The collection’s subtitle is a particularly apt description of what Vivaldi attempted and achieved in the first four concertos of the set, now known by the names of the seasons.  These are not the only works with such nicknames: as well as ‘La tempesta del mare’ and ‘Il piacere’, both from the Op 8 set, there are concertos known as ‘Il sospetto’, ‘L’inquietudine’, ‘Grosso mogul’, ‘Il favorito’ and ‘L’amoroso’. But none of these attempts to follow an explicit programme in the way that the first four of Op 8 do.

Those programmes take the form of rather slight descriptive sonnets by an unknown poet, probably Vivaldi himself, printed at the head of each concerto.  Moreover, the appropriate phrase appears over the music which represents it.  Vivaldi’s skill lies in the way he adheres to the simple programme while working within the conventions of the concerto form - a true contest between ‘armonia’ and ‘invenzione’.

The concertos progress from spring through to winter.  Along the way we hear birds singing, dogs barking, fountains murmuring, summer and winter tempests, and the chattering of teeth.  It is fascinating to observe how Vivaldi marshals his favourite compositional and instrumental tricks.  Thus his rapid scales and repeated notes become storms; his languid slow movements depict the calm which comes before them, and the peaceful days spent beside the hearth while the rain - represented by pizzicato arpeggios - falls steadily outside; violin pyrotechnics act out the awkwardnesses of the drunken harvesters, the scurrying of the winter winds, the sudden falls on the ice; and even the athematic, chordal slow movement based purely on subtly shifting harmonies puts in a turn as the deep, porcine sleep of the drunkards.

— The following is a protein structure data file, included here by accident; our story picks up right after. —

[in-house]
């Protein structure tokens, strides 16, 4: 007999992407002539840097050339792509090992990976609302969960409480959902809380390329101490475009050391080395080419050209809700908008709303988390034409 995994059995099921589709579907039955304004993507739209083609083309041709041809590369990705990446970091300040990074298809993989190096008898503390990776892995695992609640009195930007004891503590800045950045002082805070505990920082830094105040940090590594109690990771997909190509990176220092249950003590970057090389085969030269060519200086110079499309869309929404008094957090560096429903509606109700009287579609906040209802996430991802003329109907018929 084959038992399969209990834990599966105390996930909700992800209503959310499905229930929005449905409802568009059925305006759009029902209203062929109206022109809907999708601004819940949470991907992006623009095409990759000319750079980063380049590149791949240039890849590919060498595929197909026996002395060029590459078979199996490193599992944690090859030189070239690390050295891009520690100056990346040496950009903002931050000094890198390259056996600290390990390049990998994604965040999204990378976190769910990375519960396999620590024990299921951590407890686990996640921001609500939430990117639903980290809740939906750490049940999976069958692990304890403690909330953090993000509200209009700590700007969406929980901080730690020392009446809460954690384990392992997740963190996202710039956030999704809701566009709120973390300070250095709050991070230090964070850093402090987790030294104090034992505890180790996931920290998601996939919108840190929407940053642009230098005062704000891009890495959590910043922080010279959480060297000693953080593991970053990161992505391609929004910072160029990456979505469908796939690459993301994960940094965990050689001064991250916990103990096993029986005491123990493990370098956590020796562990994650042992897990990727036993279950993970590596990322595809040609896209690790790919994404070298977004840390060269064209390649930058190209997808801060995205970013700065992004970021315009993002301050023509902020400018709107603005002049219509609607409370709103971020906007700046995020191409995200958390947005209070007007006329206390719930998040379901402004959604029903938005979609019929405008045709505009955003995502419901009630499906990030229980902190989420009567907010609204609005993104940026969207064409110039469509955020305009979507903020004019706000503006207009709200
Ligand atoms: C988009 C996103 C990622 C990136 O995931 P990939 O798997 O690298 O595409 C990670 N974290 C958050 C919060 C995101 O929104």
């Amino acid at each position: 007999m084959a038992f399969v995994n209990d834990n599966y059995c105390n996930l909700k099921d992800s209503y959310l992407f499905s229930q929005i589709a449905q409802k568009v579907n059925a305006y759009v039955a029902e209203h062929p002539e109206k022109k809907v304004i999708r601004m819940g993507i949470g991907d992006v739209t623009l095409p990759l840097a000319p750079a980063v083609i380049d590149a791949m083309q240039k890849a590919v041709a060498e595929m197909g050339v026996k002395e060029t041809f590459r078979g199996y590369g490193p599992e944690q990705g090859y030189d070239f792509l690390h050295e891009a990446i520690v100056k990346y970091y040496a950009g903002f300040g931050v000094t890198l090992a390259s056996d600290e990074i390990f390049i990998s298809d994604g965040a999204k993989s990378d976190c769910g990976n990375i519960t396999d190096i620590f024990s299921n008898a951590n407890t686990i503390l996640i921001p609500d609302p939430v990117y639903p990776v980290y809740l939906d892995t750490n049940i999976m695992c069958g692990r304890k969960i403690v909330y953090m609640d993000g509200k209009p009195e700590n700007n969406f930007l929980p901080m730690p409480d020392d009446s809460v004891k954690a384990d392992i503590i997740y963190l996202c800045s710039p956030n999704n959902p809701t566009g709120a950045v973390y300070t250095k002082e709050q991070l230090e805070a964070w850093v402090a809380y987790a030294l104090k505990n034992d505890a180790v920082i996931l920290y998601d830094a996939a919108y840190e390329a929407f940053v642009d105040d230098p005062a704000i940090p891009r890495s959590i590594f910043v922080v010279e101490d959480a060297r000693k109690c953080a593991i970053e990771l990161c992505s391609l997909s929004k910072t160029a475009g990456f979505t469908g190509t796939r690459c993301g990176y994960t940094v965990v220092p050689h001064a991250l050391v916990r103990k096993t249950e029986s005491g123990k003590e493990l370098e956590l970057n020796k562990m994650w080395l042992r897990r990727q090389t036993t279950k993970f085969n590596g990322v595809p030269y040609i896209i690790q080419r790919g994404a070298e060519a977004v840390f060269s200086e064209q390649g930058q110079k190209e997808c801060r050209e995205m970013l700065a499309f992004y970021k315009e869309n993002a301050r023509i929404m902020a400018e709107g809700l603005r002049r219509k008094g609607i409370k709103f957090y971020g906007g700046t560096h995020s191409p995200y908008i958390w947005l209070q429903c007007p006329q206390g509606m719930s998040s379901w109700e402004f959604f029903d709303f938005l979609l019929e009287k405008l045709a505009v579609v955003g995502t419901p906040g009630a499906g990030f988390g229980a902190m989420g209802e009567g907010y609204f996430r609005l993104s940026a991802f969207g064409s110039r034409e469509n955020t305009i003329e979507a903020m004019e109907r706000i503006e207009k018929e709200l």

Just why Vivaldi produced these concertos is a complete mystery.  There are no other works quite like them in his output, and although programmatic music had been produced by many earlier composers, this does not address the central question of why Vivaldi chose to write these concertos in precisely this way at this point.  The whole issue is bound up with a larger question about the creative process itself: what causes work x rather than work y to be written, and what determines the particular artistic path it chooses to follow?

This is a problem which is particularly acute for music, of all the arts. For literature, subject matter provides a ready starting point and structure, as does pictorial reality in representational painting; but music seems to exist outside of any such easy correlations.  Walter Pater recognised this in his famous essay on ‘The School of Giorgione’ when he wrote that “all art constantly aspires towards the condition of music.”  That is,  the other arts strive to free themselves from their literalistic roots, to blur the distinction between form and content - a distinction which does not exist in most music.

It is relatively straightforward to understand where a painter such as Canaletto would have found his inspiration for the scenes of the Grand Canal - presumably on such and such a day a particular scene struck him by its compositional possibilities - and what the occasion of such a painting might be - a commission, say, for a ‘typical’ Venetian scene.  Most poets, novelists and dramatists ultimately draw on their own personal experiences, their memories and the knowledge they have accumulated, to provide them with the basis and initial impetus of their works.  But we have no such clear points of departure for Vivaldi’s music.